Love is in the… brain!
Do you celebrate Valentine’s Day? Even if you don’t, you probably express your love to your partner on other occasions. Love is something we all experience in life. What happens in the brain when we’re in love?
I’m writing about love, so maybe you expect me to start with a beautiful inspirational quote or poem that aims to describe this strong emotion. The thing is, there are so many inspirational quotes and poems… which one do I choose? After all, love is a topic that has been heavily discussed, written about, and felt (obviously). Although many prefer the hearts-and-flowers description of love, let me present to you a different view on love. Namely, a neuroscientific view.
What happens in the brain when it comes to love?
Functional magnetic resonance imaging (fMRI) can be used to study how the brain functions, for instance when someone is viewing pictures of a romantic partner. That is exactly what two researchers (pdf) did. They invited people who were ‘truly, deeply and madly in love’ to lie in an MRI scanner and got them to look at pictures of their romantic partner and of their friends. The results showed that when the subjects viewed pictures of their romantic partner they displayed prominent activation in areas of the brain responsible for processing rewards; this activation was less prominent when they saw their friends. This reward area of the brain is also activated when we win money, eat our favorite food, or have sex. Could it be that the partners of the participants were just sexually aroused when viewing pictures of their romantic partners? Probably not, because participants were also asked to rate their feelings of love, and their feelings of sexual arousal, for their partner. The feelings of love clearly outweighed the feelings of sexual arousal.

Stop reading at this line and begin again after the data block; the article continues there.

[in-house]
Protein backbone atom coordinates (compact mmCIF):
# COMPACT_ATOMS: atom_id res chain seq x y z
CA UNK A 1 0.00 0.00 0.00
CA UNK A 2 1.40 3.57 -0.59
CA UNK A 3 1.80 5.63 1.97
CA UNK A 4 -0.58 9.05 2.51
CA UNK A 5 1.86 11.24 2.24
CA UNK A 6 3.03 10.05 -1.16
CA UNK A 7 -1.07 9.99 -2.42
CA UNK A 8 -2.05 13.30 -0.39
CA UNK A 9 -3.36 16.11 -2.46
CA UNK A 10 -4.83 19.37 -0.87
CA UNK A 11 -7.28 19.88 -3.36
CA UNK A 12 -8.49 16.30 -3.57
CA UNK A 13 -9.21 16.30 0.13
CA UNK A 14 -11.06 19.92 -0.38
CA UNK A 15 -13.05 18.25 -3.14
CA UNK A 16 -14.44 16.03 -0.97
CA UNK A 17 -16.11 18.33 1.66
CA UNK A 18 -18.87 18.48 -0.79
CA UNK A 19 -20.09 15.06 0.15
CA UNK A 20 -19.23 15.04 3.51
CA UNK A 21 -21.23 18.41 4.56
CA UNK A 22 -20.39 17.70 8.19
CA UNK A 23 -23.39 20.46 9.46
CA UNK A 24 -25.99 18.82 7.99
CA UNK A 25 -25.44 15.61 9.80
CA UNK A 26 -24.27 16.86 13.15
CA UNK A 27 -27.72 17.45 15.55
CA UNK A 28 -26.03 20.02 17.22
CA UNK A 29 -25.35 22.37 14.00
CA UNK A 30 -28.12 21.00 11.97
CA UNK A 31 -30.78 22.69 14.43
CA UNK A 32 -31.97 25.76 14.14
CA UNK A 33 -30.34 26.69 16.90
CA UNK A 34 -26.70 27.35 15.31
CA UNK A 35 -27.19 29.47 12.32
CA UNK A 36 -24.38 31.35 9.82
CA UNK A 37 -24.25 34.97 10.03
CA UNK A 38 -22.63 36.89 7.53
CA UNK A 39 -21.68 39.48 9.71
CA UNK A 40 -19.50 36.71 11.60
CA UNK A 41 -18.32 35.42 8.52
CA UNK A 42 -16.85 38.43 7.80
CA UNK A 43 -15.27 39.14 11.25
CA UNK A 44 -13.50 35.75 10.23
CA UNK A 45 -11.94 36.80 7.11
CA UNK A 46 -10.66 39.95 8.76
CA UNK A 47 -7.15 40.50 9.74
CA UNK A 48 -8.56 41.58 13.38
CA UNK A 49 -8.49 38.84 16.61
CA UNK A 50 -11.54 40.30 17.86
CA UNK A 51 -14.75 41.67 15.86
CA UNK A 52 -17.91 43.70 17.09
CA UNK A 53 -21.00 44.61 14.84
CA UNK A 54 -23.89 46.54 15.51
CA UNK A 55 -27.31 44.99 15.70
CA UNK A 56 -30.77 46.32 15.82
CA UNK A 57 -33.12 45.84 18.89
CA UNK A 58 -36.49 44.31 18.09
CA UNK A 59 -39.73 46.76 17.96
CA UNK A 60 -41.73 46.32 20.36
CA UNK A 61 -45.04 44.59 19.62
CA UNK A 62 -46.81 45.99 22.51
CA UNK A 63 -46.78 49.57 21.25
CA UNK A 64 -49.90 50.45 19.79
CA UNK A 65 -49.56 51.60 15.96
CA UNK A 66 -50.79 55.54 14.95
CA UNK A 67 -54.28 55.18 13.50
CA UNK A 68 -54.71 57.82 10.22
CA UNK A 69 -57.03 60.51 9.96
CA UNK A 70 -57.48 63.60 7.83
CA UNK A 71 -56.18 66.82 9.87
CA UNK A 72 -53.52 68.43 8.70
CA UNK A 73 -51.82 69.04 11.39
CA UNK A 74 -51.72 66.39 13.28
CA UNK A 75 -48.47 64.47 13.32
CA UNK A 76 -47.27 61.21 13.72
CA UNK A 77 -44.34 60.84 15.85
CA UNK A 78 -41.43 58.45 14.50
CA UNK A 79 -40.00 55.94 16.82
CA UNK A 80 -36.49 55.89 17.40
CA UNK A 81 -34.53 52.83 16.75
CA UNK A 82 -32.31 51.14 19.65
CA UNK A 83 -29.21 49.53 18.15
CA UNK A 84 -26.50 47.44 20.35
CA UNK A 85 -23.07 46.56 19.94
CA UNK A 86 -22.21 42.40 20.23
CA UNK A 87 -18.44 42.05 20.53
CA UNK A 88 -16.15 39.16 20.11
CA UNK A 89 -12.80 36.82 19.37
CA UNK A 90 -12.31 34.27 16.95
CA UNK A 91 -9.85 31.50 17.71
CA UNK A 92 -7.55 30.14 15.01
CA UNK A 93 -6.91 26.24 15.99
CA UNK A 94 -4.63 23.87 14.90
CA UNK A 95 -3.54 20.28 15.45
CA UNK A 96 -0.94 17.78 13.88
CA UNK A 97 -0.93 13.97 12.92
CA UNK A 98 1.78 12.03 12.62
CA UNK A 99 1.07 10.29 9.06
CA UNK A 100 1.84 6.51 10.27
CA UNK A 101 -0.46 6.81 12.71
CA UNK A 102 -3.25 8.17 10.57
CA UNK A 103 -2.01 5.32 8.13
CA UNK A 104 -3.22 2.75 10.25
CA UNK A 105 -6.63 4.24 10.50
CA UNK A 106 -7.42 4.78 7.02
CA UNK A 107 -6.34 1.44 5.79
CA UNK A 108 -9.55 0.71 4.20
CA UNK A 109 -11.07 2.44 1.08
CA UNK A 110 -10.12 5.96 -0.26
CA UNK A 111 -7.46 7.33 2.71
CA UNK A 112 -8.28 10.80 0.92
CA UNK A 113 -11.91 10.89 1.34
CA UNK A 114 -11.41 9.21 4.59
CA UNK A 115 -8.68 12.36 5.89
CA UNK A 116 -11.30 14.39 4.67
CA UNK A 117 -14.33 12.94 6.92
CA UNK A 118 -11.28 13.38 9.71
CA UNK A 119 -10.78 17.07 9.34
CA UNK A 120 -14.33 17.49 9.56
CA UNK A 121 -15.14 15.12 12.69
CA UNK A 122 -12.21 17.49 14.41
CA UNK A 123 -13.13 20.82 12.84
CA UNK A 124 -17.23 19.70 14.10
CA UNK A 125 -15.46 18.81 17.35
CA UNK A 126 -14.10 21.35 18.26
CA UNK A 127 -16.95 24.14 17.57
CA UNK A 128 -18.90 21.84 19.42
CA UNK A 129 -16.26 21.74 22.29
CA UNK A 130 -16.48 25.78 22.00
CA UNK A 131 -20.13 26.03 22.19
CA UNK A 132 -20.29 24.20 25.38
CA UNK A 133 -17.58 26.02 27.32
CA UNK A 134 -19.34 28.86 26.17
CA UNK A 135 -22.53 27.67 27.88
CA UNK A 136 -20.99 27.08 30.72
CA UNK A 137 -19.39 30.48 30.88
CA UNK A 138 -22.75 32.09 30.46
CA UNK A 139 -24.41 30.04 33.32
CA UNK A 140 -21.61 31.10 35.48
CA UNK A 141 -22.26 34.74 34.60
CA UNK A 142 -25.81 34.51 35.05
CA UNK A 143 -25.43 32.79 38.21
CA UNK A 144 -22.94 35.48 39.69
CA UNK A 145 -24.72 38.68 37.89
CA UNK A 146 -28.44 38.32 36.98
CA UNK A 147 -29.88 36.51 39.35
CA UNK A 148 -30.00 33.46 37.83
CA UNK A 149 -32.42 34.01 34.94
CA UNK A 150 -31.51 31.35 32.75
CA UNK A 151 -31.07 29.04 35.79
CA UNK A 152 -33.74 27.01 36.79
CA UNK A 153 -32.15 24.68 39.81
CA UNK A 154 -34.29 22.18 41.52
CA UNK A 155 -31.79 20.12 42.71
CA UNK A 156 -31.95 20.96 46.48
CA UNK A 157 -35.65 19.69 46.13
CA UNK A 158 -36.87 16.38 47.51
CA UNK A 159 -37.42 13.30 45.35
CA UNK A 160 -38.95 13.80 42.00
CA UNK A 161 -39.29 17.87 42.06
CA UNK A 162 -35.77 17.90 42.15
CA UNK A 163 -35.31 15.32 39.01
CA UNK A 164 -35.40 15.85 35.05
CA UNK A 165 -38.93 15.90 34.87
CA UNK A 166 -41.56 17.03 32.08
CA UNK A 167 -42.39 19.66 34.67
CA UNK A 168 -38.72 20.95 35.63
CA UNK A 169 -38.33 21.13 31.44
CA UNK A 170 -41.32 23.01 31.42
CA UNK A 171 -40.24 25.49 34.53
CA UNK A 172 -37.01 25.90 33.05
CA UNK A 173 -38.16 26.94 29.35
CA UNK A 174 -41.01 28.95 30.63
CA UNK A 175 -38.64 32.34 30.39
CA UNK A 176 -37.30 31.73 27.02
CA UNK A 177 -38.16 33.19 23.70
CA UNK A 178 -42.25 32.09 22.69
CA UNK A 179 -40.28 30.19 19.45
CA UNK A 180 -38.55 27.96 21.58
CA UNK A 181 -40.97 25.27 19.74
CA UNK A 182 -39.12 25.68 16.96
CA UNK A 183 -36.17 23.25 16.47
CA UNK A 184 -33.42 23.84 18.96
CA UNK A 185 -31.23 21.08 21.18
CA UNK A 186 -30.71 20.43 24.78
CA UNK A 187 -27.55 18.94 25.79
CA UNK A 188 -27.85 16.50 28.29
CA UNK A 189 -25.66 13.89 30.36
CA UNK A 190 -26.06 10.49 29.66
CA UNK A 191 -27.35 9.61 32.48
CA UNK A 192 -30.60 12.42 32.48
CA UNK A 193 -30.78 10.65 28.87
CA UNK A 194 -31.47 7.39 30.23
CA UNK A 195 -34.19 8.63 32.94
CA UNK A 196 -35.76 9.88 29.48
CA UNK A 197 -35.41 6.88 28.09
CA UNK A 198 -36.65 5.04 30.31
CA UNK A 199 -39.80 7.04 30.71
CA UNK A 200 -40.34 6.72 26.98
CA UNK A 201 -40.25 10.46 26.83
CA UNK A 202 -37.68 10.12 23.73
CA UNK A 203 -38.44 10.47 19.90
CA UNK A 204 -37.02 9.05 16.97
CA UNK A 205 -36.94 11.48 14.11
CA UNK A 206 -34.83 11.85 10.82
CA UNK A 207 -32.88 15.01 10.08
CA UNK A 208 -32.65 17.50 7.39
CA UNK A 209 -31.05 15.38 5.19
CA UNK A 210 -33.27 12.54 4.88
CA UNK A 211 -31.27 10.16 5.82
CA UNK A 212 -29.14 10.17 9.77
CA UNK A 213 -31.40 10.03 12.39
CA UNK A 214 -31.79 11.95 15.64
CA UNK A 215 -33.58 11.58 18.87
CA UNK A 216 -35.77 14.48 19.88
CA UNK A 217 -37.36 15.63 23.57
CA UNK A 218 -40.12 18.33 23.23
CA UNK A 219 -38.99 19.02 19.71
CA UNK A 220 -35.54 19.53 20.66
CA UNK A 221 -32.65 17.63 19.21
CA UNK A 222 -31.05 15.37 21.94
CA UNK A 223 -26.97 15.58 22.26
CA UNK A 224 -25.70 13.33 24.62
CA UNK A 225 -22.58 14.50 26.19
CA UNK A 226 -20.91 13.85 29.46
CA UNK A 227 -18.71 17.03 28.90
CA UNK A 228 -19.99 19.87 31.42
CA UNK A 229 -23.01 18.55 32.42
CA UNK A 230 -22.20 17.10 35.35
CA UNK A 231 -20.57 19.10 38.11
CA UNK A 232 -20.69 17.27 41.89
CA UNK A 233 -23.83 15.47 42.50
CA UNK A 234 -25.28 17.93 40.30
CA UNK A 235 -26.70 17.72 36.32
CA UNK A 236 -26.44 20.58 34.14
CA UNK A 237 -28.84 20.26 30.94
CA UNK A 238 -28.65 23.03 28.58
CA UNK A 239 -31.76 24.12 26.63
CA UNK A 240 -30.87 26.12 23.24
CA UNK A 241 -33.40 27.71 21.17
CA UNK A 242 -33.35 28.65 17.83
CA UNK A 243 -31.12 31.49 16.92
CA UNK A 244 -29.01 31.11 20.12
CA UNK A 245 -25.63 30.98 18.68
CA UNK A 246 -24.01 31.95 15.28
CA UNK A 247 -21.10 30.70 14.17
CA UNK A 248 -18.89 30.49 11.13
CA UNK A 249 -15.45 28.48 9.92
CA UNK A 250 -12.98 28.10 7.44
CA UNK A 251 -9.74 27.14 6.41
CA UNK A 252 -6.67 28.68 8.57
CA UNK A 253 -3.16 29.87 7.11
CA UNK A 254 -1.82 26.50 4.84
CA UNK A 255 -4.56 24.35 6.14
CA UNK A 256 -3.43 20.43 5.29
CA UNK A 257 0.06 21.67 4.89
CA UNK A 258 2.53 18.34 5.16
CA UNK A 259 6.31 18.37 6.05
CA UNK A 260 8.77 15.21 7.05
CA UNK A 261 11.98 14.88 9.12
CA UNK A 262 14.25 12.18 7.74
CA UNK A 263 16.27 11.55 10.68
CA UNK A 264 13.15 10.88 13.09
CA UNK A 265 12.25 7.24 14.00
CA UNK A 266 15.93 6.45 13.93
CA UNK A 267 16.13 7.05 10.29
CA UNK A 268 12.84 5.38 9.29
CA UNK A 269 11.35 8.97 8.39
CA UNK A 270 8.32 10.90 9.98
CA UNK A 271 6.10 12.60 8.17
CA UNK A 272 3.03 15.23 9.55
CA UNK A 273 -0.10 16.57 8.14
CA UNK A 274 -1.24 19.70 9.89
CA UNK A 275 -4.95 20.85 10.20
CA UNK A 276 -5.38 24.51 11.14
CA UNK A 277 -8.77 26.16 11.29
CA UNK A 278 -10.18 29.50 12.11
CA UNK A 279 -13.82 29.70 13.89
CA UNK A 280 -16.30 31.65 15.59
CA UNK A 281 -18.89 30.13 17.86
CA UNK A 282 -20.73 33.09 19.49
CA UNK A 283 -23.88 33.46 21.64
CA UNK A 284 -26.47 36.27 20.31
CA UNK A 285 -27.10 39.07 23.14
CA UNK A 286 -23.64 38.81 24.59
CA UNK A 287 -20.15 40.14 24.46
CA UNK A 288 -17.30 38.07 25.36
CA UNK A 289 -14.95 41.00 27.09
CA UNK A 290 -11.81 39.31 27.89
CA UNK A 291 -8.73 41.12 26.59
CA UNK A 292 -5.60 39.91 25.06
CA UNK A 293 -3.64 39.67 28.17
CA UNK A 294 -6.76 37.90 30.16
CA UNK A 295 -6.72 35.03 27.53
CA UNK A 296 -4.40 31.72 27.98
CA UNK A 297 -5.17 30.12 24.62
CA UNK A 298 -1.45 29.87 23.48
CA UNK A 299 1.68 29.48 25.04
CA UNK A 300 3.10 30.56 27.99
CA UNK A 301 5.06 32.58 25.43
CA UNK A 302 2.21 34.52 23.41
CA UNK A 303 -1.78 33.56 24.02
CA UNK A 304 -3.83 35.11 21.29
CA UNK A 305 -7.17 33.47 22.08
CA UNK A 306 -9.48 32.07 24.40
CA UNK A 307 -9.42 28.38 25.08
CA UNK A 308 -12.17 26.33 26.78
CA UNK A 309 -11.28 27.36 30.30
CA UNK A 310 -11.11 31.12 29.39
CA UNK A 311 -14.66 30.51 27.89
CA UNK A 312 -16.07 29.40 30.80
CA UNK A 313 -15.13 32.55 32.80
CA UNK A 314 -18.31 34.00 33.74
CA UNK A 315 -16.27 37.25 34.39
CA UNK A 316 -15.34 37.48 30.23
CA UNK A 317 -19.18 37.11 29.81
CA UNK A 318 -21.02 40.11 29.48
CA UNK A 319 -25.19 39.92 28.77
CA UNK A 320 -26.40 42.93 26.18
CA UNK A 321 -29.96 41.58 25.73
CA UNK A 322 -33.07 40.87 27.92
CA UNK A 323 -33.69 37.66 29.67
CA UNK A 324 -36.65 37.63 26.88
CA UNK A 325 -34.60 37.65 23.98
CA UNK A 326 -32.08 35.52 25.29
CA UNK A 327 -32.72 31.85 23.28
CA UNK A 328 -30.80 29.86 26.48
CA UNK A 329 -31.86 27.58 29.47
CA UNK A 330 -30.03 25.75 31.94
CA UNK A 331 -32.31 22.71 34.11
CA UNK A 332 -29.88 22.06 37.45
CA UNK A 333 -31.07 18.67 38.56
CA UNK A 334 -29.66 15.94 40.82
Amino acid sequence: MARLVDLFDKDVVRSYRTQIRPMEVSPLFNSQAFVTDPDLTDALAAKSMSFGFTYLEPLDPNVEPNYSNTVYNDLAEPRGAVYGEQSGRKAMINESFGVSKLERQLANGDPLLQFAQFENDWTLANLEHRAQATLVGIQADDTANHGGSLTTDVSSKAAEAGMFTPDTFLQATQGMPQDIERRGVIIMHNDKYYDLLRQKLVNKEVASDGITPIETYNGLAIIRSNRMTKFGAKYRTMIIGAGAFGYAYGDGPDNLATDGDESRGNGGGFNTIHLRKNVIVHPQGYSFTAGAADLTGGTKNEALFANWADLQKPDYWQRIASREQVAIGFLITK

Activation in reward areas of the brain
But maybe this reward-related brain activation only occurs in the early stage of a romantic relationship, when “butterflies” are still around? See for instance this study on early-stage romantic love. To investigate this, another group of researchers set out to study how the brain responds to long-term romantic love, such as a ten-year marriage. People who had been married for at least ten years and reported that they were still in love were invited to the lab. Again, participants in the scanner looked at pictures of their romantic partner, and as in the study with early-stage romantic love, there was strong activation in reward areas of the brain. And what is more, the more strongly people indicated they were in love, the higher this reward-related brain activation. This was also found for the number of years they were married. The longer the participants were married, the stronger this activation.
The desire to be with that loved one
To sum up, when we are madly in love, whether in a passionate, new romance, or in a long-term committed relationship, the reward center of our brain is activated. However, does this mean we do not really “love”, but our brains simply respond to the rewarding properties of our significant others? The brain would say yes, but the “heart” would not agree, because this interpretation is simply not romantic at all. Perhaps the activation in the reward regions of the brain simply reflects the ‘liking’ and pleasurable aspects of the relationship with the partner, and the desire to be with that loved one. In other words, neurons in the brain actually start firing when you see your loved one. Kind of like fireworks... a super romantic neuroscientific view on love, don’t you agree?
For more on the brain in love, watch this Ted talk by Helen Fisher.
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